Prices range from port to port of both origin and destination.
Any price you might see will not be accurate in most instances. You have to call a shipping company/freight forwarder to find out the prices. And the price you might get today won't be the same price as what you would pay if you wait to ship 6 months from now.
Shipping prices fluctuate. They have to. Gas prices change.
Also, because shipping prices fluctuate from month to month, what someone paid in 2008, say, from NY to Gdansk for a 20'container is not going to be the same price as someone doing it now. Or from a different port. Or door to door versus port to port. It can't be.
Think about it, airline ticket prices change daily, for different flights, to different airports and with different airline carriers. Why wouldn't shipping prices change?
There are also different ways to ship your car overseas:
In a container (and whether you are shipping it in a 20ft, 40ft, or even 40fthi container)
Ro/Ro service is Roll On/Roll Off service. In other words, the car by itself.
In my personal experience and opinion, if choosing Ro/Ro service, you never put belongings in the car unless you are prepared to have it stolen.
Ro/Ro service involves the following: You hand over your car & key, the key stays with the car at all times, the car sits unlocked at the port until it's time to go, then gets rolled on the boat where it sits unlocked the whole time, gets rolled off and sits at the port of destination, again, unlocked and key in the car. No, the car won't get stolen. And no, this has nothing to do with Polish security at their ports, or the security at any other ports. This has to do with common sense. And no, they cannot keep the car locked and the keys in some special location just for you.
If you choose Ro/Ro service, ship the car empty.
And get shipping insurance because no insurance policy you have, or think you have, will cover anything happening to the car. No, the port, shipping company, ship, crew, etc. do not carry insurance that will cover your "lost" goods that were sitting in your unlocked car for several weeks.
The other option is in a container. Personally, if I was moving overseas, this would be my number one choice. And if I was moving to a country in which I hold citizenship, I would definitely choose this option.
If you choose to ship your car in a container, you are required to do the following:
- You must tell the shipping company you are using that there will be a car inside ahead of time. They have extra paperwork that they must legally file.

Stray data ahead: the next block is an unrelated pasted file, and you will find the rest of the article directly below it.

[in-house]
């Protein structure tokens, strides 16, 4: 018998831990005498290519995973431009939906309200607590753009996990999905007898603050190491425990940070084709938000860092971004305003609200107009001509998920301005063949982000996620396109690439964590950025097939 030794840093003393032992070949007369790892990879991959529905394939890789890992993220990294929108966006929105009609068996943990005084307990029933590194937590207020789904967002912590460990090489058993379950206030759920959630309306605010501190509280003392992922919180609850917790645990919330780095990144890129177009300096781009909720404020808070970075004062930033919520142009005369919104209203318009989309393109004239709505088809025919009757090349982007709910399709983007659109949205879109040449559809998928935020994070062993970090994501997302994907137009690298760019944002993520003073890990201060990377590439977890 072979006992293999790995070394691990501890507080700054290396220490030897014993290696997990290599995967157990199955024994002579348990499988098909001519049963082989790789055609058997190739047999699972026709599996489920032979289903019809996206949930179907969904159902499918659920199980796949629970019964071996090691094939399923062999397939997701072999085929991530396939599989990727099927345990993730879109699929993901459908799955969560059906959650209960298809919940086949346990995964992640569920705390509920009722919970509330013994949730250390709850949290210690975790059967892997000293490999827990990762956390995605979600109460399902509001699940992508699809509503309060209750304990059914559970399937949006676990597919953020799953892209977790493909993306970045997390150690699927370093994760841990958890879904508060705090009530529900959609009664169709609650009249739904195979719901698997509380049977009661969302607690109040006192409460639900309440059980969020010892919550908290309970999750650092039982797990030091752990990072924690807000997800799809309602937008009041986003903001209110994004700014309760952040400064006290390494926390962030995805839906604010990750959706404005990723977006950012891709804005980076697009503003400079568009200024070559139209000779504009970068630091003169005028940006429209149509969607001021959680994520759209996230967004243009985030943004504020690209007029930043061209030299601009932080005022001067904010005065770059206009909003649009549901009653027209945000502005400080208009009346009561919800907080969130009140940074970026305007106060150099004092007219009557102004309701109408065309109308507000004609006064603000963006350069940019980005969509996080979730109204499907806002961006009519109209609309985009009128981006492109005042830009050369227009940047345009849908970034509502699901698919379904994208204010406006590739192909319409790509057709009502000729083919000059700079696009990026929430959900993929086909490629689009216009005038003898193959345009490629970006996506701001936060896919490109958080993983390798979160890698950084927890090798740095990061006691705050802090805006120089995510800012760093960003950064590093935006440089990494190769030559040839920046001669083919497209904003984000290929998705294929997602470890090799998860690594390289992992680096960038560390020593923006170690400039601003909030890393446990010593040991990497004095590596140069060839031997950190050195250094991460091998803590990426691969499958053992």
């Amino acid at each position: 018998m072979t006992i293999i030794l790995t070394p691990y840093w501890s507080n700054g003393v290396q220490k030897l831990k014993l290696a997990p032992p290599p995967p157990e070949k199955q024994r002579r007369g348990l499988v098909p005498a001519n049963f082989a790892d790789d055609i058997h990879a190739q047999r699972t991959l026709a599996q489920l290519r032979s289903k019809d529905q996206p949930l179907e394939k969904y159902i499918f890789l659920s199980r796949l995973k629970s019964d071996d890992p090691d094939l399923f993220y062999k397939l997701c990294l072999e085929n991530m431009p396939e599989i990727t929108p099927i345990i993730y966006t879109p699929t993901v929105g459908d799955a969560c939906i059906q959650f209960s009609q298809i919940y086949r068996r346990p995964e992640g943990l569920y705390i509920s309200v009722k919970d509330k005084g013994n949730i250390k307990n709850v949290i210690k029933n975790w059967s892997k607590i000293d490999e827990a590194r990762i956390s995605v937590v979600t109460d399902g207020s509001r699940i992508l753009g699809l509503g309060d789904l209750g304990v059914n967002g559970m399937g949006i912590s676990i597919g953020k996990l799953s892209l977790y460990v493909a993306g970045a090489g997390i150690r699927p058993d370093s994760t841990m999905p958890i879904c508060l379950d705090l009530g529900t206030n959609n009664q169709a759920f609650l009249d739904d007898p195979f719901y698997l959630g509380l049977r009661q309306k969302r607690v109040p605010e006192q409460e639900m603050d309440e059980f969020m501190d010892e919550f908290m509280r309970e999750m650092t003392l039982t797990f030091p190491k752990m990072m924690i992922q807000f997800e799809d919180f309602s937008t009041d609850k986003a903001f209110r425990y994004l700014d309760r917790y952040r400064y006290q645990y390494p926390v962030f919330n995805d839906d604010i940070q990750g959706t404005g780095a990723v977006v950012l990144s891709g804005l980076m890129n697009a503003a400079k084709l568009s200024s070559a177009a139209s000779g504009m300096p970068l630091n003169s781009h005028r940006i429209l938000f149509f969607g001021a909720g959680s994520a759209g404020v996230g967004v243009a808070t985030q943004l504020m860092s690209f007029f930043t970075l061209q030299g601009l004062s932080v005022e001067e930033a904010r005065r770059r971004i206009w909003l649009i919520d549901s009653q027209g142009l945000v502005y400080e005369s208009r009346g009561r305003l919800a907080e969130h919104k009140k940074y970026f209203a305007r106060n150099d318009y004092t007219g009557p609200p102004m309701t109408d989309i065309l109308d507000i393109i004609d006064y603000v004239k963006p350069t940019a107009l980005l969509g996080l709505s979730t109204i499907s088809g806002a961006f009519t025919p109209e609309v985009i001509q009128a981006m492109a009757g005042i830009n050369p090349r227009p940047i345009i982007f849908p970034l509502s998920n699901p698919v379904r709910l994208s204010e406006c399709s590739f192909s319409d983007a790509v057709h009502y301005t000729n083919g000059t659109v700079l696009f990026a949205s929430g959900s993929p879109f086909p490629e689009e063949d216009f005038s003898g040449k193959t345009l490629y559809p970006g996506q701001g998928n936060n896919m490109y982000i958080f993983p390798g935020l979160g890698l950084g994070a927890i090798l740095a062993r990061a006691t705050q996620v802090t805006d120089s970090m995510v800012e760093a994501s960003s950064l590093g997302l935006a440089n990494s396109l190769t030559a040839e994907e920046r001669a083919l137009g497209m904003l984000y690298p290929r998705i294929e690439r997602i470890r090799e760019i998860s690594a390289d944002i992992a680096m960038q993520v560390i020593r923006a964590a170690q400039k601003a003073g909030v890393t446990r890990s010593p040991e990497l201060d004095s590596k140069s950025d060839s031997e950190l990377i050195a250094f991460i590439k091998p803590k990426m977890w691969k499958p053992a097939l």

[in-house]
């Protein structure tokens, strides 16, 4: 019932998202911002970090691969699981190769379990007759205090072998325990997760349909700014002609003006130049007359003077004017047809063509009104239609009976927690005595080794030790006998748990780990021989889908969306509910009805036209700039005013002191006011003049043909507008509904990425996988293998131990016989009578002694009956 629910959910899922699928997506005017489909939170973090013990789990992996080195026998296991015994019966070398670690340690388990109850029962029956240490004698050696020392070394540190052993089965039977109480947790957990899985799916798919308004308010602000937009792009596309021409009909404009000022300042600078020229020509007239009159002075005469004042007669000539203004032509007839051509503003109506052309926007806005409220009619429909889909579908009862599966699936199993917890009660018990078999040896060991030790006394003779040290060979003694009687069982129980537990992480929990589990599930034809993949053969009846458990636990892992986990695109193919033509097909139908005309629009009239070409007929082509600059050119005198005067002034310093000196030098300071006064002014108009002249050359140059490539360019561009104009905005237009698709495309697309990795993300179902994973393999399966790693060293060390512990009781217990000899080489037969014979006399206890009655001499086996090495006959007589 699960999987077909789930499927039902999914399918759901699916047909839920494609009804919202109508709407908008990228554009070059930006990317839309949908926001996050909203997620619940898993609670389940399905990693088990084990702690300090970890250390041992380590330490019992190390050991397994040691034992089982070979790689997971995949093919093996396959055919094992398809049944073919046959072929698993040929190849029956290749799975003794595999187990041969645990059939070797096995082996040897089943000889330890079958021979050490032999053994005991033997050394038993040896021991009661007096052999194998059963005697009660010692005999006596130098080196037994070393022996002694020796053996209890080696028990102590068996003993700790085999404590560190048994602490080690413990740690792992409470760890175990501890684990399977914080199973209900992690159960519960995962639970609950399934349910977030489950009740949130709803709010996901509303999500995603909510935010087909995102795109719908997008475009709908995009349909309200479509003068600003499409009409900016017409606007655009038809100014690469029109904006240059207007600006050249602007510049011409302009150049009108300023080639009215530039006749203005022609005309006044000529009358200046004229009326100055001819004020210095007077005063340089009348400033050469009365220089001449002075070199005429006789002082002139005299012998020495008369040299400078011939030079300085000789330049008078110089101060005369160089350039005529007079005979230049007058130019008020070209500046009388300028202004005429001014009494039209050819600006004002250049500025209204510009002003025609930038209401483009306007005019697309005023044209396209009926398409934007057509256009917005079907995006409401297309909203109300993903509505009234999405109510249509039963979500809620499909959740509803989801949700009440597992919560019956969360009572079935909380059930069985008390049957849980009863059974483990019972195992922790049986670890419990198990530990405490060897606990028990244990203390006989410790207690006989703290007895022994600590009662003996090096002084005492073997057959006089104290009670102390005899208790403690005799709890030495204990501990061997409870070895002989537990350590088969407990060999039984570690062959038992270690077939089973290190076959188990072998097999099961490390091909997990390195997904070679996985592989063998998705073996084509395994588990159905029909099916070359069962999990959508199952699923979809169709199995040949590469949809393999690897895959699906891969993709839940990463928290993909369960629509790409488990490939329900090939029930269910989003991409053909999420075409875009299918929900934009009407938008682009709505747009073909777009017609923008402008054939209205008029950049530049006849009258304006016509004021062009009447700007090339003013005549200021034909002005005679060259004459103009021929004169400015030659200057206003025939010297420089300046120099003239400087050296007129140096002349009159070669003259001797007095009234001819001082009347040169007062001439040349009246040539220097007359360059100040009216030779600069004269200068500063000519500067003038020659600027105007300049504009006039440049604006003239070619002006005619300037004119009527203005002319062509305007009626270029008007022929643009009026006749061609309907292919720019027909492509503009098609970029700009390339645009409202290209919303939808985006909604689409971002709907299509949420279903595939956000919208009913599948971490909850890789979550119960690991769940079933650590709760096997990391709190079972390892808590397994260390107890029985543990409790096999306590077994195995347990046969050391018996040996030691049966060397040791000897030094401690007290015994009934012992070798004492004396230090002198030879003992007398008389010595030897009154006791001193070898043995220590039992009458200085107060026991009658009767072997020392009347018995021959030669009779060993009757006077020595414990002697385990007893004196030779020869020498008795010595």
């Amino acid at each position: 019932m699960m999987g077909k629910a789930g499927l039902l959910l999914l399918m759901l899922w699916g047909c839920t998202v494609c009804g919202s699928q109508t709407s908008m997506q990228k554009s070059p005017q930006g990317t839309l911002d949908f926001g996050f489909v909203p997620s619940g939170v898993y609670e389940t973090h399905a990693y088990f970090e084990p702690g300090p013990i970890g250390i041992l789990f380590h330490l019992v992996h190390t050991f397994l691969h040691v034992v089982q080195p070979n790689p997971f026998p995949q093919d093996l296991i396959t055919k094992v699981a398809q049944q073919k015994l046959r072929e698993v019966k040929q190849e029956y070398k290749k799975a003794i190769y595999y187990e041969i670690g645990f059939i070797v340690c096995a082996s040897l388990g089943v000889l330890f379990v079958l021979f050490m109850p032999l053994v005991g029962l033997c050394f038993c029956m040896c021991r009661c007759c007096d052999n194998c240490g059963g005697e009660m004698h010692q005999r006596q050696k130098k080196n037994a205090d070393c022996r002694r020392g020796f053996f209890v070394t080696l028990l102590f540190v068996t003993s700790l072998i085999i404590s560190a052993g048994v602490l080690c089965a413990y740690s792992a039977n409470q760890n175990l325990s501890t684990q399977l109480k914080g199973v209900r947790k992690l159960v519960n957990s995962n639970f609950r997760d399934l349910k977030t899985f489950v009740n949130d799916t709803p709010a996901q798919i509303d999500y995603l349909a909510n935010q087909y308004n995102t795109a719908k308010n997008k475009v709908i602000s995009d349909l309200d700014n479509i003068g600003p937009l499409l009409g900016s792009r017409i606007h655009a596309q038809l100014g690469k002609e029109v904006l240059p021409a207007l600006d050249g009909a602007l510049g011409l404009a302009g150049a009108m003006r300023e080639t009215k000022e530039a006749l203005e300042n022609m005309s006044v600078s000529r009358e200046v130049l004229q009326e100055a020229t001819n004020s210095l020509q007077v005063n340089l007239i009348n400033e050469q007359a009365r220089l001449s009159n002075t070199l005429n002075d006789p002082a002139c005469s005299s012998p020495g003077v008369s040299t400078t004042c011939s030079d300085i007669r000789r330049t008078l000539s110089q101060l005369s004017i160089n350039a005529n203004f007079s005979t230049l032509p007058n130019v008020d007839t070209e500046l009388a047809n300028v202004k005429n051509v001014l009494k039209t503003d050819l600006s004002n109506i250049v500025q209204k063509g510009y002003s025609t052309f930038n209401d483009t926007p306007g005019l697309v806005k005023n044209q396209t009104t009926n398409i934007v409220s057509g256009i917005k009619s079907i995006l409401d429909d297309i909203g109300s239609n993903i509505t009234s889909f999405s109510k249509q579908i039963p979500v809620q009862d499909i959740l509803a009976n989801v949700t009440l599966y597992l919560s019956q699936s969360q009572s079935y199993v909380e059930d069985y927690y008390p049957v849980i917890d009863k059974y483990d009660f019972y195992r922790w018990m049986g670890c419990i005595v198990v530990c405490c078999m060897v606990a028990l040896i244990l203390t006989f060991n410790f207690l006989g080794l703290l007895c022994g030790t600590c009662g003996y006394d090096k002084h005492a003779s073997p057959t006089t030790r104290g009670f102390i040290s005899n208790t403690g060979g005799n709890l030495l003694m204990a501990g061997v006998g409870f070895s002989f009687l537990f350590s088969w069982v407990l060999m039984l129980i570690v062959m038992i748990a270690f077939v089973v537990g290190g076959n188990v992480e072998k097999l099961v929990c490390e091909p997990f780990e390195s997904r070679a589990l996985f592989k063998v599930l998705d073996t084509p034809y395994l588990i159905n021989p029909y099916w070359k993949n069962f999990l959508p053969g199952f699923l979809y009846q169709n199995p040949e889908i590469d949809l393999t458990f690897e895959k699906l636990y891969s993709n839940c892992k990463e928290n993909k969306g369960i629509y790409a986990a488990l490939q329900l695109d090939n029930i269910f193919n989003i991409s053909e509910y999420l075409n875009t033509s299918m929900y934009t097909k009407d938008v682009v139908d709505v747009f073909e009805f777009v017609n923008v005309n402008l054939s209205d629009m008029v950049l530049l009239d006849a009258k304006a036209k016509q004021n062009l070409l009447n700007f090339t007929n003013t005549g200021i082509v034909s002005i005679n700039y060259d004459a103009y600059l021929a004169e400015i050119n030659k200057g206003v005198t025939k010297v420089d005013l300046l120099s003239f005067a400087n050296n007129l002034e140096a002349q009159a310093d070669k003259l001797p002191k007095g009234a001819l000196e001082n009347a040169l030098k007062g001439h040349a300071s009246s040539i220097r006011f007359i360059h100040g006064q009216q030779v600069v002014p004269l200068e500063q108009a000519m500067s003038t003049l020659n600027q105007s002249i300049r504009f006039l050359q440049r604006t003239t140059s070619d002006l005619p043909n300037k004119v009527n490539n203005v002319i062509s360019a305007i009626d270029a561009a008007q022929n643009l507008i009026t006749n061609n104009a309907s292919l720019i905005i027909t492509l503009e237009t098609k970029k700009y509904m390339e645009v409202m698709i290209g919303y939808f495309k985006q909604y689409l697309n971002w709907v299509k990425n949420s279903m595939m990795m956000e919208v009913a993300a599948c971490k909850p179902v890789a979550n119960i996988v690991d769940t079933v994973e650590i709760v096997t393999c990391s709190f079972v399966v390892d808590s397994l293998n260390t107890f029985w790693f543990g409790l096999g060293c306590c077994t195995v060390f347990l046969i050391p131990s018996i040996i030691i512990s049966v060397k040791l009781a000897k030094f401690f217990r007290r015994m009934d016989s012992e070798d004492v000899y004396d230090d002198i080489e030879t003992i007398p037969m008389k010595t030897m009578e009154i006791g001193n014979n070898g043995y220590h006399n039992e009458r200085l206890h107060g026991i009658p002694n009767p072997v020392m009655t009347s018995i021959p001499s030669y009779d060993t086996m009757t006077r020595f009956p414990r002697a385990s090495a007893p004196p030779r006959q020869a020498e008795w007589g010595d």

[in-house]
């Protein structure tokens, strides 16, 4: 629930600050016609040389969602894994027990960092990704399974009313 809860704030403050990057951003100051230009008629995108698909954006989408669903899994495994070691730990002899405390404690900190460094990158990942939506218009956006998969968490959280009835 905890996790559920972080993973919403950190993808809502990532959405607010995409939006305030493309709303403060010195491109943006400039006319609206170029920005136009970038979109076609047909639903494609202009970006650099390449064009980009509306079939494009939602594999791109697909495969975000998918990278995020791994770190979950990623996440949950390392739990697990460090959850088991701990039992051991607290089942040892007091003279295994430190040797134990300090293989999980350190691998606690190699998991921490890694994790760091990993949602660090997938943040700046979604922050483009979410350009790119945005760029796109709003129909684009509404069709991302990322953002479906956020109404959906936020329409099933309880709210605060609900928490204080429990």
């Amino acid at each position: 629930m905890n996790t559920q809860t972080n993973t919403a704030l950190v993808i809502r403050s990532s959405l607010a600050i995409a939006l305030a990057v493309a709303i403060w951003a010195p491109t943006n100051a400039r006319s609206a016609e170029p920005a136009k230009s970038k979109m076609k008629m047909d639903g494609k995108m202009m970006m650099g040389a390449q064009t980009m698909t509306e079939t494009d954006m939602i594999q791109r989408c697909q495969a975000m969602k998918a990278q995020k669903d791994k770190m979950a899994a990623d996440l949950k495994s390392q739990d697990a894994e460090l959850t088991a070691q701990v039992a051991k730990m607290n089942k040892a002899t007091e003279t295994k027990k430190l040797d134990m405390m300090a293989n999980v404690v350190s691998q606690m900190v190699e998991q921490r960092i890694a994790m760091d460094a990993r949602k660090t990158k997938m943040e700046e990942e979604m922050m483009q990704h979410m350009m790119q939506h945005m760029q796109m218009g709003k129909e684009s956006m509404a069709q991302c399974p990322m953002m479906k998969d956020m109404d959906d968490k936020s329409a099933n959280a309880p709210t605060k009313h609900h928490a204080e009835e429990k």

- You must also own the car outright and not have any liens on your vehicle.
- You must have the title to the car. The shipping company will need this to present to the customs officials of the port of origins (where the car is being shipped from).
- You must run the car until it is basically empty of fuel. The container is not allowed to have hazardous or combustible items inside. Fuel is combustible. The container will be subjected to extreme heat in the summer and frigid containers in the winter, in the middle of the ocean on a huge boat.
- You must have the title of the car to clear customs at the port of destination.
- The VIN must be easily readable by customs officials. They will not climb like little monkeys in your container to view it. Back the car into the container and keep that area of the car completely clear. Also, do not pack items on top of the car, on the sides, or on the drivers seat.
- Another reason the shipping company needs to know there will be a car is because they must build braces around the tires of the car to keep it from smashing around the inside of the container during shipping and then become a moving hazard at port, or even while at sea.
- A wall is highly recommended for separating household goods in the back of the container. The container will be moved by a crane onto a boat that will be in the middle of the ocean. Things shift and fall. A wall would prevent catastrophes, both of your possessions and the safety and equipment of those handling your container.
Remember, if you have questions, ask your licensed freight forwarder. They are there to help you and don't know what information you know, think you know, or don't know.
And don't assume that someone else's shipping experience will be exactly like yours, experience wise, cost wise, or regulations wise.
I hope this helps you with your shipping questions. I've decided I'll be sharing other tidbits of information like this that I learned during my several years career in Export.